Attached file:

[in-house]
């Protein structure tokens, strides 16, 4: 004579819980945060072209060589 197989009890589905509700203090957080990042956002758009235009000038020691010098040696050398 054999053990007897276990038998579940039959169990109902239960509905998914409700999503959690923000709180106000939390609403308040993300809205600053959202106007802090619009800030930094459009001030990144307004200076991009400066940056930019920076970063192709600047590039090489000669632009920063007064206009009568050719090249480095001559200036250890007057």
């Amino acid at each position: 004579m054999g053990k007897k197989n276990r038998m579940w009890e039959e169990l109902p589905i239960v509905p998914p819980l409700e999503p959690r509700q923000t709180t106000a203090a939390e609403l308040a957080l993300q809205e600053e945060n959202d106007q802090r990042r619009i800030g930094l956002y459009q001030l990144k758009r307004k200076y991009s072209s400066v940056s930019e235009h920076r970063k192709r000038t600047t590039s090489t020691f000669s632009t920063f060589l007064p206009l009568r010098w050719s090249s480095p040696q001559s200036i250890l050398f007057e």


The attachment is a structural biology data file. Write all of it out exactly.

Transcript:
[in-house]
């Protein structure tokens, strides 16, 4: 004579819980945060072209060589 197989009890589905509700203090957080990042956002758009235009000038020691010098040696050398 054999053990007897276990038998579940039959169990109902239960509905998914409700999503959690923000709180106000939390609403308040993300809205600053959202106007802090619009800030930094459009001030990144307004200076991009400066940056930019920076970063192709600047590039090489000669632009920063007064206009009568050719090249480095001559200036250890007057």
């Amino acid at each position: 004579m054999g053990k007897k197989n276990r038998m579940w009890e039959e169990l109902p589905i239960v509905p998914p819980l409700e999503p959690r509700q923000t709180t106000a203090a939390e609403l308040a957080l993300q809205e600053e945060n959202d106007q802090r990042r619009i800030g930094l956002y459009q001030l990144k758009r307004k200076y991009s072209s400066v940056s930019e235009h920076r970063k192709r000038t600047t590039s090489t020691f000669s632009t920063f060589l007064p206009l009568r010098w050719s090249s480095p040696q001559s200036i250890l050398f007057e």